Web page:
Skywalking on Sunshine
With growing realization of the effects of climate change, interest in renewable energy sources is skyrocketing. That comes with challenges. One of those is storage - you need to be able to supply power when needed, not just when it’s sunny or windy. Lately there's been a big push towards solar panels (photovoltaic cells) and battery development but recently I found several generation plants which harness the suns power in a unique way.
It’s called Concentrated Solar Power (CSP). These plants store energy in a heated liquid which is stored in insulated chambers and converted to steam when power is required. The heating of the liquid is ingenious - a field of mirrors on the ground reflect sunlight to the top of the tower where cold liquid is pumped to be heated. To keep things hot, the mirrors are motorized so they can track the sun and keep the light concentrated on the tower.
Image Credit: US Department of Energy
The Crescent Dunes plant in Nevada is a fantastic example of CSP. Crescent Dunes was connected to the Nevada grid in September 2015 and generates 110MW (enough to power 75,000 homes) by using over 10,000 mirrors spread across 1600 acres.
Crescent Dunes Solar Energy Project as seen from an airlinerImage credit: By Amble (Own work) [CC BY-SA 4.0 (http://creativecommons.org/licenses/by-sa/4.0)], via Wikimedia Commons
Amazingly, it can provide its maximum output for 10 hours after the sun has gone down. To achieve this awesome feat, Crescent Dunes uses 70 million pounds of molten salt which sits at a “Cold” temperature of 288 oC (550oF), and is heated by the sun to 566OC (1050OF). Molten salt has a high heat retention, which means it can hold onto the energy for longer than if they were to use, say, water.
Because Crescent Dunes relies on the sun to heat the salt to its “hot” temperature, it doesn’t start generating till 10am in the morning, and reaches full load by midday. However it continues to generate maximum power until 10 o’clock at night – well after sundown and so can supply power at peak time as everyone gets home after work. This instantly gives it an advantage over “standard” solar plants (ie. photovoltaic solar panels) which only generate energy while the sun is shining.
While this generation technique is amazing, the site still has an impact on the local wildlife. Birds which fly through the reflection path of the mirror will get burnt, and often so seriously they die. Workers call them "streamers".
There was a particular incident during initial testing (Sept 2015) when the mirrors were placed on standby. They weren't focused on the tower, but a point in the air just above the towe which superheated and became a killzone. In that hour of standby over 100 birds were killed as they flew through the focus point. Quickly the mirrors were re-focused so the focal point was distributed across the site, which seems to have dealt with the problem. Even so the PR effects are hard to ignore.
The largest CSP plant currently in operation is in Ivanpah California, the Anakin Skywalker of the CSP. It uses three towers spread across 3,500 acres to generate 377MW - enough to power 140,000 homes. This plant was the Chosen One, given a large grant by the U.S. Energy Department and promised lots of good things. Turns out it’s been plagued with problems since the word go.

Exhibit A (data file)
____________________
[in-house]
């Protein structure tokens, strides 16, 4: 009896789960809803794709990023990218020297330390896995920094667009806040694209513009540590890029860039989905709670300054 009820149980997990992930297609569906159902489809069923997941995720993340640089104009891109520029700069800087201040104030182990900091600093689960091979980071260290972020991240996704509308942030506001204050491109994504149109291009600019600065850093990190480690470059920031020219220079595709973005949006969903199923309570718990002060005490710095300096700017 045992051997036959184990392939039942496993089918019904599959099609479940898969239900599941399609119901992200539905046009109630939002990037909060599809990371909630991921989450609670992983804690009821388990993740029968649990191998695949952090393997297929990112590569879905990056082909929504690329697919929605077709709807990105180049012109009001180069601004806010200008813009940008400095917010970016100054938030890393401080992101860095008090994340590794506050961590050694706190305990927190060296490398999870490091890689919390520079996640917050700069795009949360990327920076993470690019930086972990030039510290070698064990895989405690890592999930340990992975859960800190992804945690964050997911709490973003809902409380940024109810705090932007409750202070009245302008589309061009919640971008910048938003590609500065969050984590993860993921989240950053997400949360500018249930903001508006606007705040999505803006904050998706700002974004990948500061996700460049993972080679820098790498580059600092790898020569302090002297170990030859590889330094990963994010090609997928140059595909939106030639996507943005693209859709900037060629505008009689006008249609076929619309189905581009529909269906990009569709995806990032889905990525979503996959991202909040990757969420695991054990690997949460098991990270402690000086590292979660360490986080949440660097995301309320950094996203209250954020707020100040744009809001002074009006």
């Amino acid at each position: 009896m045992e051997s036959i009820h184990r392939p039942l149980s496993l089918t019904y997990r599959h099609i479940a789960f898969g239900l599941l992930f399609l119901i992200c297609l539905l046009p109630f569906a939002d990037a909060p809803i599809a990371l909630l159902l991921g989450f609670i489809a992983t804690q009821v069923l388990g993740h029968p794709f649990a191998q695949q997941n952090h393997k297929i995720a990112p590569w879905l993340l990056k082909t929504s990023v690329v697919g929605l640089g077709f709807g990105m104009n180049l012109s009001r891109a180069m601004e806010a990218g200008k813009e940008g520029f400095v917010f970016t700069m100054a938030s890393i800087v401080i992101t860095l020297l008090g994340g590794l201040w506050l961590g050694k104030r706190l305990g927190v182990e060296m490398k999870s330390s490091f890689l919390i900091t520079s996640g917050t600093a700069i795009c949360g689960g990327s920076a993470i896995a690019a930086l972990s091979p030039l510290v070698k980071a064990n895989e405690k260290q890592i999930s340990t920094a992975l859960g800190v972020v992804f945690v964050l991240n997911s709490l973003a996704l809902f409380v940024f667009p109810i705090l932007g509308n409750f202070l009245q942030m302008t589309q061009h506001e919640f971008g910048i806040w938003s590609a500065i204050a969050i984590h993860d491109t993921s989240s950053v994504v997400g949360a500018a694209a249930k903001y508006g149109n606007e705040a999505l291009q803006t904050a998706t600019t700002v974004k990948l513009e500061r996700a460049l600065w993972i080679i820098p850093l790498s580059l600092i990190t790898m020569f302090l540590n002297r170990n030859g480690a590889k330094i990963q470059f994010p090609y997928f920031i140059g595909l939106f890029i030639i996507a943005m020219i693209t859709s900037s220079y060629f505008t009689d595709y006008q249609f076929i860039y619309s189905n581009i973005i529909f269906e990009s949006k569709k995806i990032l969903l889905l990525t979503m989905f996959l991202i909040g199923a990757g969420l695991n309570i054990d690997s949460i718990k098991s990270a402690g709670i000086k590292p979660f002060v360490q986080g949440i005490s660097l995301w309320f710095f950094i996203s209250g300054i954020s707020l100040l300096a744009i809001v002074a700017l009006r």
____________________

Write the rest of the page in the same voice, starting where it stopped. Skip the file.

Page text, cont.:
Ivanpah from the airBy Craig Butz (Own work) [CC BY-SA 4.0 (http://creativecommons.org/licenses/by-sa/4.0)], via Wikimedia Commons
Initially Ivanpah struggled to meet its contractual demand and was bailed out by the government. They have also had multiple engineering problems such as a fire at the top of a generation tower.
But the worst thing about this site is its fossil fuel consumption.
Hold on…. What, wasn’t the point of this to reduce fossil fuel consumption?
Why? Because like Anakin it has turned to the dark side. Gas is used to keep the system primed overnight, heating up water in the morning to start the system faster. They also use gas to contribute to heating when there is major cloud cover. And, of course, they have no real energy storage system. Water is their heat transfer medium which is directly converted to steam because it wont hold the heat. Without this energy storage they can only operate during sunlight hours. That's why they use natural gas to heat and prime the system so it's ready to go as soon as the sun is shining!
But the numbers work in their favour at the moment. While burning gas at night, they are not using the gas to directly generate electricity. This means they can claim minimal gas is used for generation and come out looking like a good jedi. Approx. 5% of their electricity was generated using gas in 2015.
Maybe one day they can complete the Darth Vader/Anakin Skywalker reference and restore balance to the force (aka the ecosystem) by adopting a system closer to what Crescent Dunes operate.
So Concentrated Solar Power with thermal storage is a novel and effective method of energy storage. However, the future is unclear. To build a CSP plant is more expensive than natural gas plants. The bulk of a CSP plant consists of steel and mirrors, which have been around long enough that they are already as cheap as they'll get, whereas photovoltaic panels are becoming easier and cheaper to make as more time and research is put into them. So while CSP is at its cheapest to build already, photovoltaics are destined to get cheaper. It may be that they eventually pass CSP as the best large scale solar option, especially when combined with improving battery tech.
Both sides of the force:
Sumpter (Natural Gas)
Cost of Construction (approx.)
|$0.975 billion||$2.2 billion||Approx $0.8 billion|
Energy Generated in 2015 Q4 – 2016 Q3 (MWh)
Fossil Fuels Consumed in 2016 to generate power (mcf)
Data retrieved from U.S. Energy information administration
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